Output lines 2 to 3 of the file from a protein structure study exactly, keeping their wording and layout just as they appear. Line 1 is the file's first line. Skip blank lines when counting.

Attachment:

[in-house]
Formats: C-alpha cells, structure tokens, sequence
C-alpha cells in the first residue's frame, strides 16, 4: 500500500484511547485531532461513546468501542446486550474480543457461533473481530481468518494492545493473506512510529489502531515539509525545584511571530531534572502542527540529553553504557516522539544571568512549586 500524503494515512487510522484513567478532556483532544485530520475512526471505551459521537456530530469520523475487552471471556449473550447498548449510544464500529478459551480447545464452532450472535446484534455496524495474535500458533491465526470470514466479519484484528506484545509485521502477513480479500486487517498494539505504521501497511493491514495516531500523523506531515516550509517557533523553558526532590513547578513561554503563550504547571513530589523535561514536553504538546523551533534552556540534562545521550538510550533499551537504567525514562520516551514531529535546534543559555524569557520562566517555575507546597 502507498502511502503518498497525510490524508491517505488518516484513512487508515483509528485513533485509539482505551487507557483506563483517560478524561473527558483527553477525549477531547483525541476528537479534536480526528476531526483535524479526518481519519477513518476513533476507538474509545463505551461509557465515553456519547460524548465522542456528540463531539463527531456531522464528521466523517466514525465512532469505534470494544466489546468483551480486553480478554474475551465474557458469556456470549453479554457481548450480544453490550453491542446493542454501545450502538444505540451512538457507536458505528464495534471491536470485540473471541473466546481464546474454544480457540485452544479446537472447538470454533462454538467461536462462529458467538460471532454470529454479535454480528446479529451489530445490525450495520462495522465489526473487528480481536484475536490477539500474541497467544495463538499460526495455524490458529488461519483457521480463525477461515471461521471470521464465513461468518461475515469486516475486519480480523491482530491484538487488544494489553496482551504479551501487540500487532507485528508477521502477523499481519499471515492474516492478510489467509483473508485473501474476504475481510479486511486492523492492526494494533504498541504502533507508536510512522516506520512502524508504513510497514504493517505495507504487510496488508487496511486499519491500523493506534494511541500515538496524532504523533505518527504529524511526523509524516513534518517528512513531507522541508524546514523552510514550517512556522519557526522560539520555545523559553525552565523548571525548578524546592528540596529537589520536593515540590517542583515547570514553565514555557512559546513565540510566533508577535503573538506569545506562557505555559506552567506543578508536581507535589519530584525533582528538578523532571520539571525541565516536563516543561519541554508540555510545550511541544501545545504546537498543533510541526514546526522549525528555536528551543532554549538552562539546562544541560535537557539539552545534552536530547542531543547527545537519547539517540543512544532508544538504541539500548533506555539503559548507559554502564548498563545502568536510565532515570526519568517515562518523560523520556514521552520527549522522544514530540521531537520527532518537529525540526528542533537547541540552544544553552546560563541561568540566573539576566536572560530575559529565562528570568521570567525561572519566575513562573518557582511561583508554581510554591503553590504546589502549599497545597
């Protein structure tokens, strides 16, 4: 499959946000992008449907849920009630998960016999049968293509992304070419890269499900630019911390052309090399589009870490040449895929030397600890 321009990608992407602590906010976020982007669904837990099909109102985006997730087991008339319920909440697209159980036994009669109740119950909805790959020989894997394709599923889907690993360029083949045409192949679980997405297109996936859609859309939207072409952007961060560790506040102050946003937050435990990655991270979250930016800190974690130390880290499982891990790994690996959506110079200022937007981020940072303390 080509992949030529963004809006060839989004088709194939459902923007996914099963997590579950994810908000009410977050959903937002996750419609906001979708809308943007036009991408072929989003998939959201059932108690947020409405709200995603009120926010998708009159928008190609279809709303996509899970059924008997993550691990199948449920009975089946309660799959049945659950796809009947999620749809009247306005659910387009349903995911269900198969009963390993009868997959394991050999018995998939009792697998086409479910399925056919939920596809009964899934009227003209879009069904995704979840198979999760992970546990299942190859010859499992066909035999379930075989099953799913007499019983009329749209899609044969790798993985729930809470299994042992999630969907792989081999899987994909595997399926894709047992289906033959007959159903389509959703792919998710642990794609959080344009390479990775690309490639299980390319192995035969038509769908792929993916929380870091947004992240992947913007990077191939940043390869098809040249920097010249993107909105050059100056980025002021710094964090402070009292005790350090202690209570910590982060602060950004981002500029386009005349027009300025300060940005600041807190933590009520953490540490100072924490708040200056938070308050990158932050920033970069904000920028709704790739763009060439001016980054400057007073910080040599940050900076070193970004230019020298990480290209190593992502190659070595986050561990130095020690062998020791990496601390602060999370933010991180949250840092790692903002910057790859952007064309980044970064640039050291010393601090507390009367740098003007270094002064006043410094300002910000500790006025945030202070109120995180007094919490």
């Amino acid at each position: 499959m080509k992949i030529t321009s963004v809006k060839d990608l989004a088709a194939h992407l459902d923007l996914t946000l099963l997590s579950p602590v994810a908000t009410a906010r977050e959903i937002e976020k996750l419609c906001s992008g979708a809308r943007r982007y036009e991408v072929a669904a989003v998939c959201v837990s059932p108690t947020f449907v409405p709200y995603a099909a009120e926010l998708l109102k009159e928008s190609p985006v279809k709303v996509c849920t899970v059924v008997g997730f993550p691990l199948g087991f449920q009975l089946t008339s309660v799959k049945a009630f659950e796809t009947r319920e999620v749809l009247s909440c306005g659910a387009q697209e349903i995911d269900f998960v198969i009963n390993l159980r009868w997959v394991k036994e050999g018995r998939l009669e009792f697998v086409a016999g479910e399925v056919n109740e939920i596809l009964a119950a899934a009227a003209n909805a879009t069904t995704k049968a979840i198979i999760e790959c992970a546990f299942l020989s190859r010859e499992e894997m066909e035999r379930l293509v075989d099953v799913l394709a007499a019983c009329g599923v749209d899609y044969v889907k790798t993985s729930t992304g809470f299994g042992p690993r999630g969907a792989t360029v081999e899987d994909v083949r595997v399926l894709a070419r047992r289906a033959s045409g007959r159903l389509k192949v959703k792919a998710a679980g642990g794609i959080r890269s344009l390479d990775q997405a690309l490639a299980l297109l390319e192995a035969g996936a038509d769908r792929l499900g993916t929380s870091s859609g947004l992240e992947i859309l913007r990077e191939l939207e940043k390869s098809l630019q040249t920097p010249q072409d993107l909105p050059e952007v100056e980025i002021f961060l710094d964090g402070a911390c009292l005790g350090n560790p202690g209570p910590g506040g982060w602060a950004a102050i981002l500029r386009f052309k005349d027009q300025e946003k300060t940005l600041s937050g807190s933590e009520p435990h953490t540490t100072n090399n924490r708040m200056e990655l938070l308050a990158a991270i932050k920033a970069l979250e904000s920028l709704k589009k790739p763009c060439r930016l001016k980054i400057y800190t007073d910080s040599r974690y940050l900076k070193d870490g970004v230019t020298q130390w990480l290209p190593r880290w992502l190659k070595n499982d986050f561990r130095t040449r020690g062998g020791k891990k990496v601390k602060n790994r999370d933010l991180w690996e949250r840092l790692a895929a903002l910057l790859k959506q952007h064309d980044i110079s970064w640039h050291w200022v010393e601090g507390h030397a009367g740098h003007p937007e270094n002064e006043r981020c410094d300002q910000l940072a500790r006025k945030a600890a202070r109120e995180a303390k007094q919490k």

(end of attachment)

Formats: C-alpha cells, structure tokens, sequence
C-alpha cells in the first residue's frame, strides 16, 4: 500500500484511547485531532461513546468501542446486550474480543457461533473481530481468518494492545493473506512510529489502531515539509525545584511571530531534572502542527540529553553504557516522539544571568512549586 500524503494515512487510522484513567478532556483532544485530520475512526471505551459521537456530530469520523475487552471471556449473550447498548449510544464500529478459551480447545464452532450472535446484534455496524495474535500458533491465526470470514466479519484484528506484545509485521502477513480479500486487517498494539505504521501497511493491514495516531500523523506531515516550509517557533523553558526532590513547578513561554503563550504547571513530589523535561514536553504538546523551533534552556540534562545521550538510550533499551537504567525514562520516551514531529535546534543559555524569557520562566517555575507546597 502507498502511502503518498497525510490524508491517505488518516484513512487508515483509528485513533485509539482505551487507557483506563483517560478524561473527558483527553477525549477531547483525541476528537479534536480526528476531526483535524479526518481519519477513518476513533476507538474509545463505551461509557465515553456519547460524548465522542456528540463531539463527531456531522464528521466523517466514525465512532469505534470494544466489546468483551480486553480478554474475551465474557458469556456470549453479554457481548450480544453490550453491542446493542454501545450502538444505540451512538457507536458505528464495534471491536470485540473471541473466546481464546474454544480457540485452544479446537472447538470454533462454538467461536462462529458467538460471532454470529454479535454480528446479529451489530445490525450495520462495522465489526473487528480481536484475536490477539500474541497467544495463538499460526495455524490458529488461519483457521480463525477461515471461521471470521464465513461468518461475515469486516475486519480480523491482530491484538487488544494489553496482551504479551501487540500487532507485528508477521502477523499481519499471515492474516492478510489467509483473508485473501474476504475481510479486511486492523492492526494494533504498541504502533507508536510512522516506520512502524508504513510497514504493517505495507504487510496488508487496511486499519491500523493506534494511541500515538496524532504523533505518527504529524511526523509524516513534518517528512513531507522541508524546514523552510514550517512556522519557526522560539520555545523559553525552565523548571525548578524546592528540596529537589520536593515540590517542583515547570514553565514555557512559546513565540510566533508577535503573538506569545506562557505555559506552567506543578508536581507535589519530584525533582528538578523532571520539571525541565516536563516543561519541554508540555510545550511541544501545545504546537498543533510541526514546526522549525528555536528551543532554549538552562539546562544541560535537557539539552545534552536530547542531543547527545537519547539517540543512544532508544538504541539500548533506555539503559548507559554502564548498563545502568536510565532515570526519568517515562518523560523520556514521552520527549522522544514530540521531537520527532518537529525540526528542533537547541540552544544553552546560563541561568540566573539576566536572560530575559529565562528570568521570567525561572519566575513562573518557582511561583508554581510554591503553590504546589502549599497545597